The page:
Hedge fund founder Raj Rajaratnam had foot surgery and did not appear in court on Monday while jurors deliberated for a sixth day in his insider trading trial without reaching a verdict.
Rajaratnam's main lawyer, John Dowd, said in a statement that his client had emergency surgery on Sunday. Presiding U.S. District Judge Richard Holwell approved the Galleon Group founder's absence.
Mr. Rajaratnam had developed a bacterial infection in his foot that required surgery, Dowd said. It is hoped that he will be recovered sufficiently to return to the courthouse this week.
Rajaratnam, who has been free on bail since his October 2009 arrest, had attended every day of the trial that began on March 8 in Manhattan federal court.
The prosecution is the biggest involving alleged insider trading on Wall Street in two decades, the centerpiece of a broad investigation of hedge funds in which dozens have been arrested.
Rajaratnam's absence was unusual but Holwell told the jurors before they left for the day that Rajaratnam couldn't be here and I have excused him for a good reason. That should not enter into your deliberations in any way.
A spokeswoman for Manhattan U.S. Attorney Preet Bharara declined to comment on Rajaratnam's absence.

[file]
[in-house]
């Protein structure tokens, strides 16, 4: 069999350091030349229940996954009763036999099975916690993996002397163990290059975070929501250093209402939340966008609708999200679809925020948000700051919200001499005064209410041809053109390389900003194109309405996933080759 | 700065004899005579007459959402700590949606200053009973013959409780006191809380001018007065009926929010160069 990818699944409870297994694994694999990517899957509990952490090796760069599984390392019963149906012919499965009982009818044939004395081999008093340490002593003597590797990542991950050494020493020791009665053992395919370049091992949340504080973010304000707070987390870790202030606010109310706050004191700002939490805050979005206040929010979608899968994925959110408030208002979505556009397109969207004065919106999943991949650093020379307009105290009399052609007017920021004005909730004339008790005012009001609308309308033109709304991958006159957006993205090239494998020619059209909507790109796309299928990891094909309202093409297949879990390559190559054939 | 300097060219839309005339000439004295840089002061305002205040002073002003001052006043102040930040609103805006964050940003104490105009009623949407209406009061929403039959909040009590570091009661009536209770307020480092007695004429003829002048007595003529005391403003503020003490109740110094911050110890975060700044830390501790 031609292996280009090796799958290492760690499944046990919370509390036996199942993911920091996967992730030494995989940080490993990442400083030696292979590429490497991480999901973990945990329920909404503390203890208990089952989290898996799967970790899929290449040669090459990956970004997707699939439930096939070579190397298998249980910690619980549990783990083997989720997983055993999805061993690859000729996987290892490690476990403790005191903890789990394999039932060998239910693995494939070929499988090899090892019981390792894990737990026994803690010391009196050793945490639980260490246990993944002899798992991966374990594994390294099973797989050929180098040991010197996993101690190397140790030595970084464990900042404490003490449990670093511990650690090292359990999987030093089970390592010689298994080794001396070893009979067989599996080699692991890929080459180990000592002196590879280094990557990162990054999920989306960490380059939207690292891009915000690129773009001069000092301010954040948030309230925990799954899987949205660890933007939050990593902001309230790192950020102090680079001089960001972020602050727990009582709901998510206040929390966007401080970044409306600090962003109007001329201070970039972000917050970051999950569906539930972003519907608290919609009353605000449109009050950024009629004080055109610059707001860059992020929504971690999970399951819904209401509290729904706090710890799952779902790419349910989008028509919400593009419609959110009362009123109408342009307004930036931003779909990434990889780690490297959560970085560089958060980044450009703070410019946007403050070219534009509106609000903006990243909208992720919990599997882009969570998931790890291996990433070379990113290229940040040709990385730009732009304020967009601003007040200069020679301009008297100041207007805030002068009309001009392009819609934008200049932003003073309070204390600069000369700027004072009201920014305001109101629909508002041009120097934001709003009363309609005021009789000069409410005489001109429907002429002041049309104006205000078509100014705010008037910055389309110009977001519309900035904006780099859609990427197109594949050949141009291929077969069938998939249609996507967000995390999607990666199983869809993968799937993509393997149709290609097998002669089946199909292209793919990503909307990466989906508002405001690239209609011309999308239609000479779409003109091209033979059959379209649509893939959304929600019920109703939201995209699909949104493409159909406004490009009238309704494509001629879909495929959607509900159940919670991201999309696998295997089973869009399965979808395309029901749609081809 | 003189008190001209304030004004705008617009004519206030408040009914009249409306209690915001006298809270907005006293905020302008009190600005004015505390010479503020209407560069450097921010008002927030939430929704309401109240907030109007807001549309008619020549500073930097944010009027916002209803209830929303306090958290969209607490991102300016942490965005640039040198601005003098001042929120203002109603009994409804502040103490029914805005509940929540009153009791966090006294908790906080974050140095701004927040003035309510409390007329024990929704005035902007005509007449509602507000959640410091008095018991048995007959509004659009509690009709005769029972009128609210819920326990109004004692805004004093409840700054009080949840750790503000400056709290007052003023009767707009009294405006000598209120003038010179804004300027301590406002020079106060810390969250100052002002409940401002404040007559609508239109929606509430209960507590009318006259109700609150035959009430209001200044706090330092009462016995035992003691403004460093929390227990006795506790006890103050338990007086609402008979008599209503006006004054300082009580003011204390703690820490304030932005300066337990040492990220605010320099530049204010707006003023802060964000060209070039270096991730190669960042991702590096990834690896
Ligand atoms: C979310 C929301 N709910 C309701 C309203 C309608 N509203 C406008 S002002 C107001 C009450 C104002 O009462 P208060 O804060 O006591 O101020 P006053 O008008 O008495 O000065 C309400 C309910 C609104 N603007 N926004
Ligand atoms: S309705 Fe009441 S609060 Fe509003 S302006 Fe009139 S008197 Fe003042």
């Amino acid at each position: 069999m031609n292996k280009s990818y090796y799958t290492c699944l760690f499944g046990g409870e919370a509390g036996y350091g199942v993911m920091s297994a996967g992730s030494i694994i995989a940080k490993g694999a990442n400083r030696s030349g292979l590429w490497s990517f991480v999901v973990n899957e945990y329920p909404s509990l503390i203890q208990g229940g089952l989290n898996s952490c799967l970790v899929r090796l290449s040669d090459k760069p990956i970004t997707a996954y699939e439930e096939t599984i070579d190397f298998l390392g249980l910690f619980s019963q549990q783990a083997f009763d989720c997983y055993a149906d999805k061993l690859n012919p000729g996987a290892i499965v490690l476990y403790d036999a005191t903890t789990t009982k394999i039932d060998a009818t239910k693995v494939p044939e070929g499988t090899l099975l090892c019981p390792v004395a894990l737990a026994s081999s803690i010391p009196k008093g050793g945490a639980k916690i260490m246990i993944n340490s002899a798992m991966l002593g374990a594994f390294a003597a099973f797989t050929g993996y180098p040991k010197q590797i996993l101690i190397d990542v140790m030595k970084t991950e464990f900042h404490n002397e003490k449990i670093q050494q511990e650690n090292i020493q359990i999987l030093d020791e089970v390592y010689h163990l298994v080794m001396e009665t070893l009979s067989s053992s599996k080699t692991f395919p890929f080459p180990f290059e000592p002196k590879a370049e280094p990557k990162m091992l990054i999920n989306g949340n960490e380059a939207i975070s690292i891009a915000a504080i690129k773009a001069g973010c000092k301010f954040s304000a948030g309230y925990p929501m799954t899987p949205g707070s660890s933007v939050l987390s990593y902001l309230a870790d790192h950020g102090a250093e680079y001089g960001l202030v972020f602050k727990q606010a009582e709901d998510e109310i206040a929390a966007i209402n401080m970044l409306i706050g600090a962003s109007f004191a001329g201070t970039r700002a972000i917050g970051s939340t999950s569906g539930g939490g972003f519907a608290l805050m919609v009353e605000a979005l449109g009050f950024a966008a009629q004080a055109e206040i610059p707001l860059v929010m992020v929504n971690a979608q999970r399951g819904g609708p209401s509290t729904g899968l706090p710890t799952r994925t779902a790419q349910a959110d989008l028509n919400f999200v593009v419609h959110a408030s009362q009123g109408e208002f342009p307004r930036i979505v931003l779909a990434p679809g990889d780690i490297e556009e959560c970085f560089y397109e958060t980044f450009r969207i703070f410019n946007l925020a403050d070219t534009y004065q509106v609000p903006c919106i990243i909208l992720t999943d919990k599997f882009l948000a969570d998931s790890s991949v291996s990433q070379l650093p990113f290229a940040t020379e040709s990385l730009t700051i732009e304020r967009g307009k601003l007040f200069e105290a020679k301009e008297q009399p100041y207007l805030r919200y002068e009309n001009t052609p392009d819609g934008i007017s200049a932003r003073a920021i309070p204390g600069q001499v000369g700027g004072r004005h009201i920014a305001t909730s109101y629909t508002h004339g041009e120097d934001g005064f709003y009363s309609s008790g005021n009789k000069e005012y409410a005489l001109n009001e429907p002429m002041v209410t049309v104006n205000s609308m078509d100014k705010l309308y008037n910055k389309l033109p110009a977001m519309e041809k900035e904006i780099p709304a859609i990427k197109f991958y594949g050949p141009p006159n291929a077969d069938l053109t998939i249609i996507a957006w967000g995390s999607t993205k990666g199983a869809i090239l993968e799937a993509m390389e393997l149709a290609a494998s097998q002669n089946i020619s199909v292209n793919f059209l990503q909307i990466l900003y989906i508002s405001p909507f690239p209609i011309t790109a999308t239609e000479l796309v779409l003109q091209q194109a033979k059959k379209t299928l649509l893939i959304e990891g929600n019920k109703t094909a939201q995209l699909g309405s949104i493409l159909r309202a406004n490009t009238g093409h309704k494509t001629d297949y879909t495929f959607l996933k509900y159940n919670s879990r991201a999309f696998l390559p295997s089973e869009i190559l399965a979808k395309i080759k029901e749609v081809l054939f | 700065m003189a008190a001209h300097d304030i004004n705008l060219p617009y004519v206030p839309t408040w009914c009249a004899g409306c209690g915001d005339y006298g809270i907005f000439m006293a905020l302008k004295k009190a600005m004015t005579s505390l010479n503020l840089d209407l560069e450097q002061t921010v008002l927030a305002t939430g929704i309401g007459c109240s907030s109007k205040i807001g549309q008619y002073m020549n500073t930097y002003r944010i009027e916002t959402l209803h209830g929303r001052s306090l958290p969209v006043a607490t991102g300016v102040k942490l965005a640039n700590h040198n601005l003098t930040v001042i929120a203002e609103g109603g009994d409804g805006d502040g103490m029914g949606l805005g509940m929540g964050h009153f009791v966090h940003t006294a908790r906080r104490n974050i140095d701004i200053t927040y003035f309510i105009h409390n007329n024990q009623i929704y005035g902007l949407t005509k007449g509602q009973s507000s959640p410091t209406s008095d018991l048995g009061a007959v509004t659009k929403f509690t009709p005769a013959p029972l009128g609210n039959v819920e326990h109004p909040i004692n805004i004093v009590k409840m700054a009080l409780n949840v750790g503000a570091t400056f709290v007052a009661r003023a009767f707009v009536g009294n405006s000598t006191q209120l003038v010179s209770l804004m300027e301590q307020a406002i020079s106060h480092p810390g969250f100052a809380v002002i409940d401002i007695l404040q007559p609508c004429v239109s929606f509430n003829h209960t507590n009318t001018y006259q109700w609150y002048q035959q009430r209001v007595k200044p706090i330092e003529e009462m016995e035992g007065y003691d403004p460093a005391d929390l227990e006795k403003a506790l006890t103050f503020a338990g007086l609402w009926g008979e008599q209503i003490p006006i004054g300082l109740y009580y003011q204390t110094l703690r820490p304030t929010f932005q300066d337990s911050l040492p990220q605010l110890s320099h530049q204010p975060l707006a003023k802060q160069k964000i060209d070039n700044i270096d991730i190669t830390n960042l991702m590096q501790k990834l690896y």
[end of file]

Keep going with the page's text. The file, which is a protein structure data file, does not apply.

Defendants may waive certain rights to be present during jury deliberations and when the jury delivers its verdict.
That's why the judge will make very clear what the protocol will be, so no one can object that the defendant did not knowingly and freely agree to it, said C. Evan Stewart, a partner at Zuckerman Spaeder LLP in New York who is not involved in the case.
The jury will resume deliberations on Wednesday. In a note to jurors that was made public, Holwell cited juror scheduling issues for giving the panel Tuesday off.
Prosecutors have accused the Sri Lankan-born Rajaratnam of reaping as much as $63.8 million illegally by trading on inside tips about companies such as chipmaker Advanced Micro Devices Inc and Goldman Sachs Group Inc.
Rajaratnam faces nine counts of securities fraud and five counts of conspiracy. If convicted, he could face up to 25 years in prison.
While the jury continued deliberations, prosecutors and Rajaratnam's lawyers met the judge behind closed doors for more than one hour on Monday. Holwell also received a note from the jury that was not related to evidence. The contents were not made public.
During the trial, prosecutors introduced more than 40 recordings of phone taps that they said showed Rajaratnam receiving and planning trades on inside information. The defense argued his trades were guided by volumes of research and public information, not leaked corporate secrets.
A verdict essentially hinges on whether the government has convinced jurors beyond a reasonable doubt that Rajaratnam traded on material nonpublic information from people who had a duty not to disclose it, and knew it was wrong.
The case is USA v Raj Rajaratnam et al, U.S. District Court for the Southern District of New York, No. 09-01184.
(Additional reporting by Andrew Longstreth, editing by Bernard Orr)